The men who are reached through this ministry are not necessarily brought into sound New Testament churches and grounded in the truth. They are not being taught to keep themselves pure from apostasy and heresy. They are not being trained in discerning false gospels from the true. Rather they will be instructed in unscriptural ecumenism as they are sent back to their church congregation or parish to become active laymen. They are being taught that doctrine is not crucial, that to fight for the truth is unspiritual. They are even being encouraged to accept apostate denominations as genuine expressions of Christianity. There is so much theological diversity among those involved with Promise Keepers that no in-depth discussion of Scripture or what it means to be a Christian could take place without tearing the movement apart. If one followed the doctrines of some of the groups involved in this movement, one could not even be a Christian. And if one is not a Christian, nothing that person does will enable him or her to be godly.

Though we can rejoice that men may get saved and their lives turn around for the good, yet results in and of themselves do not necessarily mean the movement has God's approval or that the methods Promise Keepers uses are right and in conformity to the will of God. Numbers 20 provides a classic example of this. Moses was commanded by God to strike the rock (Ex. 17:5) and speak to it (Num. 20:8) and water would come forth miraculously to supply the needs of the Israelites and their animals. In a fit of rage and frustration over the rebellious attitudes and complaints of Israel, Moses angrily struck the rock twice and water came out of the rock in abundance to quench the thirst of millions of people and animals. God graciously displayed His supernatural power and performed a miracle in the presence of the entire assembly. Yet, did God approve of Moses' methods? Did the visible result of water coming out in abundance demonstrate God's hand of blessing was upon Moses' work? No, his disobedience was noted and as punishment, he was forbidden to enter the Promised Land. "The good results that were publicly displayed did not justify the wrong way in which God's will was carried out" (Axioms of Separation, p. 14). The same is true about Promise Keepers.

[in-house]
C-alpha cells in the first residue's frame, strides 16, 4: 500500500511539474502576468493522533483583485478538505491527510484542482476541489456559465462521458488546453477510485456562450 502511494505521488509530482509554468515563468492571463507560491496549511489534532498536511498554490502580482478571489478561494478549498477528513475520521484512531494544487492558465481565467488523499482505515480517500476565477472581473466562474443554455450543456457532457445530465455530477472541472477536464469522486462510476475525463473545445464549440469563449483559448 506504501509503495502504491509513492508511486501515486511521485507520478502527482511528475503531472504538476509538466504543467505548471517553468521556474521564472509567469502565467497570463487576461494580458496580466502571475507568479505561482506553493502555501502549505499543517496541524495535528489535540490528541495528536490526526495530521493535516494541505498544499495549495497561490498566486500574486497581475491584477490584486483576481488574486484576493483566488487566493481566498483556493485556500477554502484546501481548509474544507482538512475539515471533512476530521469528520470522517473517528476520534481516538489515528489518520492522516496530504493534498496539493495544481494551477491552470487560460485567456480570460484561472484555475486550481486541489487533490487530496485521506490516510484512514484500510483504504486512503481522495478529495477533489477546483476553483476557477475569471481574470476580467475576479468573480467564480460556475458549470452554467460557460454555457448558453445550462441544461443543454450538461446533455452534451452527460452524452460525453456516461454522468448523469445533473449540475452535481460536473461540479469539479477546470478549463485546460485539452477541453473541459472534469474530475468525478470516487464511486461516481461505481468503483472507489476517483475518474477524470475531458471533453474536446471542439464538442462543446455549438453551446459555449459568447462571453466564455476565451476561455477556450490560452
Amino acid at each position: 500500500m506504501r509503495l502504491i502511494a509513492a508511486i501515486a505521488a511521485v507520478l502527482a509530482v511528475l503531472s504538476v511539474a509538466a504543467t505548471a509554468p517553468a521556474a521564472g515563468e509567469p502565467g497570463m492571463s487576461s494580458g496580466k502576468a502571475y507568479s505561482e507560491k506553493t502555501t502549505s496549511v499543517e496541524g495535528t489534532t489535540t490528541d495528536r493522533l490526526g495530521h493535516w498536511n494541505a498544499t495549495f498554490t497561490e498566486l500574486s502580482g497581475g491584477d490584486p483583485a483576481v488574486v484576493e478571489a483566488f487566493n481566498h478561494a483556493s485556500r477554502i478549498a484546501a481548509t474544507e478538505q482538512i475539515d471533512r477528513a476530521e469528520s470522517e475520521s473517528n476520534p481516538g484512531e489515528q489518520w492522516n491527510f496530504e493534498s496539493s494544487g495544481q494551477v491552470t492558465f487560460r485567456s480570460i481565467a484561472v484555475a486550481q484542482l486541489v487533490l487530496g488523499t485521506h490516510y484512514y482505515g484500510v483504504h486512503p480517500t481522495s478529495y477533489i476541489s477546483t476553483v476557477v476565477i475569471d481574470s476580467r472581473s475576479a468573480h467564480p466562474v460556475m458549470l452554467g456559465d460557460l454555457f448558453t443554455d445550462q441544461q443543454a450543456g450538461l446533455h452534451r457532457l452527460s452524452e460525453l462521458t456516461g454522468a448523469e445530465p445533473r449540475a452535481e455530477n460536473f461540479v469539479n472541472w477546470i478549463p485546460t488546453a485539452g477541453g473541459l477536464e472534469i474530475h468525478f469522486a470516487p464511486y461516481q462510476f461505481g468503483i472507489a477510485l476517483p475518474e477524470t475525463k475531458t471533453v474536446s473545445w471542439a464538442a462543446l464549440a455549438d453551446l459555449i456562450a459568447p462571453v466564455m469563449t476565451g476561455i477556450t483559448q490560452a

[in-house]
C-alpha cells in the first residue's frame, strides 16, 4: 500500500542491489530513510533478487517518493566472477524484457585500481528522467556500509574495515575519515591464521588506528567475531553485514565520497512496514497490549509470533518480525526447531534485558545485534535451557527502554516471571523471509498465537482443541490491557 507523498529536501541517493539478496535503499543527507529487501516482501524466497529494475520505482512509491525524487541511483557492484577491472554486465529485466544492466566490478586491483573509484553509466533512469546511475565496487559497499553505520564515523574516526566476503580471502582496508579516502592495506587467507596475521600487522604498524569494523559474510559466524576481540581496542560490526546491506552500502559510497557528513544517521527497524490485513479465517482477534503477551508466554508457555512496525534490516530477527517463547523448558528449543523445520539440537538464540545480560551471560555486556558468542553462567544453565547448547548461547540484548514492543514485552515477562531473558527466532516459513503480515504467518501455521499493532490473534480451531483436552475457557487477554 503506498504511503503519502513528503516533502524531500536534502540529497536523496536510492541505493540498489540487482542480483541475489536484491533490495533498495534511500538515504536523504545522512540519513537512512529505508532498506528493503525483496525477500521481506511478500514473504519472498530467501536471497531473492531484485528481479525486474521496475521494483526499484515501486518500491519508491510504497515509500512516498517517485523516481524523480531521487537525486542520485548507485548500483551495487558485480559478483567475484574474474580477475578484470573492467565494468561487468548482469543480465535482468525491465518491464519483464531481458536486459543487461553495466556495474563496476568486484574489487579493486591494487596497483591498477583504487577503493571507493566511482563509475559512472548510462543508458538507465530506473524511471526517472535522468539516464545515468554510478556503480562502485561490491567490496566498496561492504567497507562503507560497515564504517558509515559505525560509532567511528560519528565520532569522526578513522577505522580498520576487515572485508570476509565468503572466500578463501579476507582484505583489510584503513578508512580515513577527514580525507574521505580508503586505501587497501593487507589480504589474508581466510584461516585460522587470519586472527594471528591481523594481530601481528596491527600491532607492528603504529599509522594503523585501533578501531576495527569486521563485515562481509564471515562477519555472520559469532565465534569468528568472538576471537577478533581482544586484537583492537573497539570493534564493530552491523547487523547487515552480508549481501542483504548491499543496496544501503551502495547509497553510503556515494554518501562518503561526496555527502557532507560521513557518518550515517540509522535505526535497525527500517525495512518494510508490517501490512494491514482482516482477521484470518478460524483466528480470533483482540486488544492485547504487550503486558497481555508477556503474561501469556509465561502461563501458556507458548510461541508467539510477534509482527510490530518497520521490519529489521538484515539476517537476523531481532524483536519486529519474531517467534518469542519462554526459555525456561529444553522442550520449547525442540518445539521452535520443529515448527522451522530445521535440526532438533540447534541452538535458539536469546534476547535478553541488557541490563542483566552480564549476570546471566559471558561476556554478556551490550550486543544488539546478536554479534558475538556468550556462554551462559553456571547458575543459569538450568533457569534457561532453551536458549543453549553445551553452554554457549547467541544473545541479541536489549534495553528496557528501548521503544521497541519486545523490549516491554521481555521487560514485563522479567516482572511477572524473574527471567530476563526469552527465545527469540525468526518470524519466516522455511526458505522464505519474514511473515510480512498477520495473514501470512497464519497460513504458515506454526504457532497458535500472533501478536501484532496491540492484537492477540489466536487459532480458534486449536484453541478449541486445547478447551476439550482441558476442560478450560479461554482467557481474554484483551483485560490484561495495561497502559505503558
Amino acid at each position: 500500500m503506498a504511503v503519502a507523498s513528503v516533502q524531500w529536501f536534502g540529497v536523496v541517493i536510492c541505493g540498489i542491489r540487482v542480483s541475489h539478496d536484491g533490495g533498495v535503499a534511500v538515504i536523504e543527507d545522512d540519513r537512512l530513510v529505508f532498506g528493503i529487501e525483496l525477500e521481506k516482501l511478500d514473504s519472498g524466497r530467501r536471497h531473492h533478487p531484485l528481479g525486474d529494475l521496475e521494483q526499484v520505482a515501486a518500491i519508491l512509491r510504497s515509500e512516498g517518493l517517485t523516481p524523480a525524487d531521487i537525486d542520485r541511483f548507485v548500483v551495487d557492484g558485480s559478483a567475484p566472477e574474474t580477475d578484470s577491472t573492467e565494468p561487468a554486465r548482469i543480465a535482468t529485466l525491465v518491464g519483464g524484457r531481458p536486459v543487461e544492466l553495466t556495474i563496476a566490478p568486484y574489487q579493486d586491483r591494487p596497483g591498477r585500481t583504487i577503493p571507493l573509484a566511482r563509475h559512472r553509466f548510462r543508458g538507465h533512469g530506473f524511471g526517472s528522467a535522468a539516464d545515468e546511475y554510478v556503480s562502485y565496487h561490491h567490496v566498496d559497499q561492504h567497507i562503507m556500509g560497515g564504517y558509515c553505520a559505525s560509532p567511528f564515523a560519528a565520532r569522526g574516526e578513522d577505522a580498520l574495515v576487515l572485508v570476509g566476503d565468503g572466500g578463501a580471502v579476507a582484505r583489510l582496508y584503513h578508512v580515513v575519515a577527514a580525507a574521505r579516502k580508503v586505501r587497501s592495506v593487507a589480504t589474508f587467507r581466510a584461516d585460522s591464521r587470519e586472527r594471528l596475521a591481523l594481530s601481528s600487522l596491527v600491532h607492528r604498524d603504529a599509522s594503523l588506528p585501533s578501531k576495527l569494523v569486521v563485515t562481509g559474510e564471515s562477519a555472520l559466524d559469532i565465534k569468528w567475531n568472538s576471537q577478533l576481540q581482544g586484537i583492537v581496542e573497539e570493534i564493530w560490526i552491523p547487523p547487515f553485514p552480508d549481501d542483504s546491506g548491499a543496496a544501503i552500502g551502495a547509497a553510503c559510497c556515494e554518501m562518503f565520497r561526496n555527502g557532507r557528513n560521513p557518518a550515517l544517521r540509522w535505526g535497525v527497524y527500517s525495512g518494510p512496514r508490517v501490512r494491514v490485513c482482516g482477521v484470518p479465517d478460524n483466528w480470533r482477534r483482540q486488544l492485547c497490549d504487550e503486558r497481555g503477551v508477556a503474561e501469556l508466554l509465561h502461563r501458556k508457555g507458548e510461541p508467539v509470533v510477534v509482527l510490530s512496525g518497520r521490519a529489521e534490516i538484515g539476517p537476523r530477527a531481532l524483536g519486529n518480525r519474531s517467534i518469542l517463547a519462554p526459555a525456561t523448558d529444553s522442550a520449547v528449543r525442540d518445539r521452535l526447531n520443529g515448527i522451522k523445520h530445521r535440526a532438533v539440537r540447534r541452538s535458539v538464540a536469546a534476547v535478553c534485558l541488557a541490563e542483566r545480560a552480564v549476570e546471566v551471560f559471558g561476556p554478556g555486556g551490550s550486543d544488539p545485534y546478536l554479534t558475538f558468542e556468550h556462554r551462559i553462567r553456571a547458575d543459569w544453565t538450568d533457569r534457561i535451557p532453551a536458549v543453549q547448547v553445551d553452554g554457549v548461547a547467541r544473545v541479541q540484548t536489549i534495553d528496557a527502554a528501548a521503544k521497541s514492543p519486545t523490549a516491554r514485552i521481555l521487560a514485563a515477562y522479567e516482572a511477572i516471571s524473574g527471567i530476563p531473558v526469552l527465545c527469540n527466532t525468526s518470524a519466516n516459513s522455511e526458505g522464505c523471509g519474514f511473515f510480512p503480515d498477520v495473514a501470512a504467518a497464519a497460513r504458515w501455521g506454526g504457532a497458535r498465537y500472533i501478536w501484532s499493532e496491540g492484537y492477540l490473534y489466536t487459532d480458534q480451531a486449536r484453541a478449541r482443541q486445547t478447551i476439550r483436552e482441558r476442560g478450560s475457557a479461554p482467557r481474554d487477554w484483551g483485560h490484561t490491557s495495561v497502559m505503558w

Modern Christian Ecumenical Movements
Even a cursory review of what has taken place in the Church during the last 25 years will reveal a fierce underming of the faith. Precisely as the Bible warns, today's most effective enemies of Christ are those who claim to be Christians and call mankind not just to any old false religion but to a counterfeit Christianity.

Let no man deceive you by any means: for that day shall not come, except there come a falling away first, and that man of sin be revealed, the son of perdition; Who opposeth and exalteth himself above all that is called God, or that is worshipped; so that he as God sitteth in the temple of God, showing himself that he is God. - 2 Thessalonians 2:3-4

Modern Non-Christian Ecumenical Movements
Growing alongside the Christian ecumenical movement are those non-Christian movements with basically the same message: uniting the world into a one world religion that is inclusive of all beliefs.